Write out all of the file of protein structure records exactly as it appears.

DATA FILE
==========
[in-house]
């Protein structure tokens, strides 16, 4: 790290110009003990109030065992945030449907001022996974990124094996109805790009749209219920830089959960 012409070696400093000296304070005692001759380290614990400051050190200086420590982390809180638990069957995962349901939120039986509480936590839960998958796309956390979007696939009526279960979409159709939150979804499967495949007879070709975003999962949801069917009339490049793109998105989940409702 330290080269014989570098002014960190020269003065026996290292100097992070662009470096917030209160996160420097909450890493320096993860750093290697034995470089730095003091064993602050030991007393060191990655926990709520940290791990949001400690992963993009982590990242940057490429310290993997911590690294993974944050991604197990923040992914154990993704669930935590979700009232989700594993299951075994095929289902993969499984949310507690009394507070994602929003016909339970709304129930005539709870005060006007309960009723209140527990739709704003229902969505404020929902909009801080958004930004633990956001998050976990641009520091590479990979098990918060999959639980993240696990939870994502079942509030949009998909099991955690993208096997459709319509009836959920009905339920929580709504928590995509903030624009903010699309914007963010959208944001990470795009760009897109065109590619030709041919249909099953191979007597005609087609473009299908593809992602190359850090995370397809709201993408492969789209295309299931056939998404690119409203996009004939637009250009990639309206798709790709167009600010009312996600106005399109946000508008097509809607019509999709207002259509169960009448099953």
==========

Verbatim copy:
[in-house]
């Protein structure tokens, strides 16, 4: 790290110009003990109030065992945030449907001022996974990124094996109805790009749209219920830089959960 012409070696400093000296304070005692001759380290614990400051050190200086420590982390809180638990069957995962349901939120039986509480936590839960998958796309956390979007696939009526279960979409159709939150979804499967495949007879070709975003999962949801069917009339490049793109998105989940409702 330290080269014989570098002014960190020269003065026996290292100097992070662009470096917030209160996160420097909450890493320096993860750093290697034995470089730095003091064993602050030991007393060191990655926990709520940290791990949001400690992963993009982590990242940057490429310290993997911590690294993974944050991604197990923040992914154990993704669930935590979700009232989700594993299951075994095929289902993969499984949310507690009394507070994602929003016909339970709304129930005539709870005060006007309960009723209140527990739709704003229902969505404020929902909009801080958004930004633990956001998050976990641009520091590479990979098990918060999959639980993240696990939870994502079942509030949009998909099991955690993208096997459709319509009836959920009905339920929580709504928590995509903030624009903010699309914007963010959208944001990470795009760009897109065109590619030709041919249909099953191979007597005609087609473009299908593809992602190359850090995370397809709201993408492969789209295309299931056939998404690119409203996009004939637009250009990639309206798709790709167009600010009312996600106005399109946000508008097509809607019509999709207002259509169960009448099953």